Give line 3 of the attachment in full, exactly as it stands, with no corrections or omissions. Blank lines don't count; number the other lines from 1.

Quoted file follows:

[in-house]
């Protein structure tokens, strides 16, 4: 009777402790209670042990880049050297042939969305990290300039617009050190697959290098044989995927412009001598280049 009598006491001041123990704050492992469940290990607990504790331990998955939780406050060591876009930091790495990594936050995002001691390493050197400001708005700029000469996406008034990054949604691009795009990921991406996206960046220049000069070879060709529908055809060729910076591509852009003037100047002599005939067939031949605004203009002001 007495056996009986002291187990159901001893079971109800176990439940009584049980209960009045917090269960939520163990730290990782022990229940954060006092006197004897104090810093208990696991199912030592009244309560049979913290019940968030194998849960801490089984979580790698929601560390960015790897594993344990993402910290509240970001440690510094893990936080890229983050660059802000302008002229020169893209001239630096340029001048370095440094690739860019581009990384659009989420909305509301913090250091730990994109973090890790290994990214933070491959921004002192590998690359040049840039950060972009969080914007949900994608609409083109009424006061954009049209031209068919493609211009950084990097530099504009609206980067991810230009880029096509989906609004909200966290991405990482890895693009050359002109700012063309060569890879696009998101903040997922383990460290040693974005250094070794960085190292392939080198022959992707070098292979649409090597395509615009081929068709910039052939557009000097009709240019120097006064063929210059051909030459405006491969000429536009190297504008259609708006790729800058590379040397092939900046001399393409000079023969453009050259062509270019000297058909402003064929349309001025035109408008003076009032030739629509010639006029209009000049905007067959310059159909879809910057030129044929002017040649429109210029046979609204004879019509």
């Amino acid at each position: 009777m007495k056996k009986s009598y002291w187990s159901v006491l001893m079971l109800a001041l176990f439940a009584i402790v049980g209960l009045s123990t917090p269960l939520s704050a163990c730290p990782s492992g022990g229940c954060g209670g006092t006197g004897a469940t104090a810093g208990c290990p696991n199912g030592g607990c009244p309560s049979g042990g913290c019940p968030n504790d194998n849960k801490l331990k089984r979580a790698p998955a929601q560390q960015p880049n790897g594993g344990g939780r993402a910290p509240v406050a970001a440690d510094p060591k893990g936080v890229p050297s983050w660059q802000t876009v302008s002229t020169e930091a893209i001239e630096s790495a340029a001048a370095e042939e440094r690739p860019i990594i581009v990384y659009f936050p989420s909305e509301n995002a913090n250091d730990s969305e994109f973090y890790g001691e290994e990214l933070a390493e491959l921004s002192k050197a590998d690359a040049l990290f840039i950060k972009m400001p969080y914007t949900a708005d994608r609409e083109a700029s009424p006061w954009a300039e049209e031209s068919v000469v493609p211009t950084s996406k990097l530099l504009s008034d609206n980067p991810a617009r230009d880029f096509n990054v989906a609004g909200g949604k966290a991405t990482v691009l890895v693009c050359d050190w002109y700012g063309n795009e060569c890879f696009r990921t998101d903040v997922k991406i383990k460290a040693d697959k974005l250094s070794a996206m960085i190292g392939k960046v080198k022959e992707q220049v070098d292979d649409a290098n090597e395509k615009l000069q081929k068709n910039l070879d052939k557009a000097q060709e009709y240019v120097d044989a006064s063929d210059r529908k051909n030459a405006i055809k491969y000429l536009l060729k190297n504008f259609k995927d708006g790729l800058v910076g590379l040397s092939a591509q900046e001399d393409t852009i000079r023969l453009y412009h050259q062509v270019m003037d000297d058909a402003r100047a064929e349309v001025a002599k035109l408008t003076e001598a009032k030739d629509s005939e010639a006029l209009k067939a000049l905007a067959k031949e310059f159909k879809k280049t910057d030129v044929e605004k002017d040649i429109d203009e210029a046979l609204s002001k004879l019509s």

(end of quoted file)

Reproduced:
């Amino acid at each position: 009777m007495k056996k009986s009598y002291w187990s159901v006491l001893m079971l109800a001041l176990f439940a009584i402790v049980g209960l009045s123990t917090p269960l939520s704050a163990c730290p990782s492992g022990g229940c954060g209670g006092t006197g004897a469940t104090a810093g208990c290990p696991n199912g030592g607990c009244p309560s049979g042990g913290c019940p968030n504790d194998n849960k801490l331990k089984r979580a790698p998955a929601q560390q960015p880049n790897g594993g344990g939780r993402a910290p509240v406050a970001a440690d510094p060591k893990g936080v890229p050297s983050w660059q802000t876009v302008s002229t020169e930091a893209i001239e630096s790495a340029a001048a370095e042939e440094r690739p860019i990594i581009v990384y659009f936050p989420s909305e509301n995002a913090n250091d730990s969305e994109f973090y890790g001691e290994e990214l933070a390493e491959l921004s002192k050197a590998d690359a040049l990290f840039i950060k972009m400001p969080y914007t949900a708005d994608r609409e083109a700029s009424p006061w954009a300039e049209e031209s068919v000469v493609p211009t950084s996406k990097l530099l504009s008034d609206n980067p991810a617009r230009d880029f096509n990054v989906a609004g909200g949604k966290a991405t990482v691009l890895v693009c050359d050190w002109y700012g063309n795009e060569c890879f696009r990921t998101d903040v997922k991406i383990k460290a040693d697959k974005l250094s070794a996206m960085i190292g392939k960046v080198k022959e992707q220049v070098d292979d649409a290098n090597e395509k615009l000069q081929k068709n910039l070879d052939k557009a000097q060709e009709y240019v120097d044989a006064s063929d210059r529908k051909n030459a405006i055809k491969y000429l536009l060729k190297n504008f259609k995927d708006g790729l800058v910076g590379l040397s092939a591509q900046e001399d393409t852009i000079r023969l453009y412009h050259q062509v270019m003037d000297d058909a402003r100047a064929e349309v001025a002599k035109l408008t003076e001598a009032k030739d629509s005939e010639a006029l209009k067939a000049l905007a067959k031949e310059f159909k879809k280049t910057d030129v044929e605004k002017d040649i429109d203009e210029a046979l609204s002001k004879l019509s």